This paper deals with economic incentives and welfare-state arrangements in OECD countries; it also offers some lessons for would-be welfare states. These arrangements differ, of course, among OECD countries. In particular, there is wide variation in the extent to which countries rely on four basic institutions - the state, the firm, the family and the market. Countries also differ in their reliance on (i) a common safety net, often in the form of flat-rate benefits tied to specific contingencies; (ii) means-tested benefits for low-income groups; and (iii) income protection, i.e., benefits that are tied to previous income. Another distinction between corporatist welfare states, where benefits are tied to labor contracts, and universal welfare states in which benefits are conditional on residence or citizenship. This distinction is blurred, however, by recent tendencies in corporatist welfare states to extend coverage to individuals who have very weak attachment to the labor market, and in universal welfare states to tie benefits to previous or contemporary work under the slogan "workfare" rather than "welfare".The degree of generosity of benefits is another important distinction. Of course, the lower the benefit levels, the stronger the incentives for citizens to opt for voluntary (market) solutions, in the form of private saving and private insurance arrangements.When considering incentive problems in connection with various types of welfare-state arrangements, this paper emphasizes what may be called "dynamic" issues, i.e., incentive effects that evolve over time. These also include endogenous changes in social norms among individuals and endogenous adjustments in political behavior. This approach also makes it necessary to broaden the analysis to fields outside conventionally defined "economic analysis".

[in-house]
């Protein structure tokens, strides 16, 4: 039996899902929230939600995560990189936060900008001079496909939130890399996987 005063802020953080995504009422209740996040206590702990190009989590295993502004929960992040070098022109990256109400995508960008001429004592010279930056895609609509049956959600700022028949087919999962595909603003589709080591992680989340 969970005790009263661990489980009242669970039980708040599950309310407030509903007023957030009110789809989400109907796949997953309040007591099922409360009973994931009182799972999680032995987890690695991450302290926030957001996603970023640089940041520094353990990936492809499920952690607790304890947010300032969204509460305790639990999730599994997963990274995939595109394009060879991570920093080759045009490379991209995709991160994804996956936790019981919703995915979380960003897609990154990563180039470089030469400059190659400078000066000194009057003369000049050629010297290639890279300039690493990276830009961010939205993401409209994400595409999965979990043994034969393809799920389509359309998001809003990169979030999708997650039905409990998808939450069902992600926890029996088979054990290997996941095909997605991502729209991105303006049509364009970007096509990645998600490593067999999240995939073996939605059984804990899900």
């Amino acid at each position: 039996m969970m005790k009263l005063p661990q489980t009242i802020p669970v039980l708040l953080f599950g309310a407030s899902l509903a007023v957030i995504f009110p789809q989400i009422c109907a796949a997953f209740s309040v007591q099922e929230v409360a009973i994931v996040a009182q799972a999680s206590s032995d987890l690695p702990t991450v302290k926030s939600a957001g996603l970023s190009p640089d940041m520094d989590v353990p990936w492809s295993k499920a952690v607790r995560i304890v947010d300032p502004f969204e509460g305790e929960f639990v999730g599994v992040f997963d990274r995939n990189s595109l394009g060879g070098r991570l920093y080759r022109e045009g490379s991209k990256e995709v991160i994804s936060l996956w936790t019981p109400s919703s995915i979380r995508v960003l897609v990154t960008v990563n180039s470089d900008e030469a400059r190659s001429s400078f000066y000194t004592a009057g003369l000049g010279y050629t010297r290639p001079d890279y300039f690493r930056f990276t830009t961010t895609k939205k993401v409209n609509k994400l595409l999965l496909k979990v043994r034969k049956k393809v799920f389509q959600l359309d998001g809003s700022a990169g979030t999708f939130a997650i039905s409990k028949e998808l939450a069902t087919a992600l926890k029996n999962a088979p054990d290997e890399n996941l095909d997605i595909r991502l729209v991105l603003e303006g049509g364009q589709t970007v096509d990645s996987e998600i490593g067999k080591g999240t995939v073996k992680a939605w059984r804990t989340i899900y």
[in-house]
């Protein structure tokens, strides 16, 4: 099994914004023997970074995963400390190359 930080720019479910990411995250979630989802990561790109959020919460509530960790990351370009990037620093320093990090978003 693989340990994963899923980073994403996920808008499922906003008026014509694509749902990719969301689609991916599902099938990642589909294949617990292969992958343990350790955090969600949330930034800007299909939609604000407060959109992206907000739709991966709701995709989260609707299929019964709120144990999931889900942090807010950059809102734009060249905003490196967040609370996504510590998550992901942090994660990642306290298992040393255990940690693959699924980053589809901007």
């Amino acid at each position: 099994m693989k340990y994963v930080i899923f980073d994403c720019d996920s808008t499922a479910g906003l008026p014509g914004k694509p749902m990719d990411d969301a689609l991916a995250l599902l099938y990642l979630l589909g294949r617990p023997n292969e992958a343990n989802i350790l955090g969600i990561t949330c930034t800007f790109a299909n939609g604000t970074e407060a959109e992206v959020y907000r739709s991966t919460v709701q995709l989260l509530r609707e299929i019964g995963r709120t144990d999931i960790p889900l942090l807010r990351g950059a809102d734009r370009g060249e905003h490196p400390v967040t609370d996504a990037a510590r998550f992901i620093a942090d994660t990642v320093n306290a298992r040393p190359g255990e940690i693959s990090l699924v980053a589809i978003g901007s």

Stockholm: IIES , 1996. , 33 p.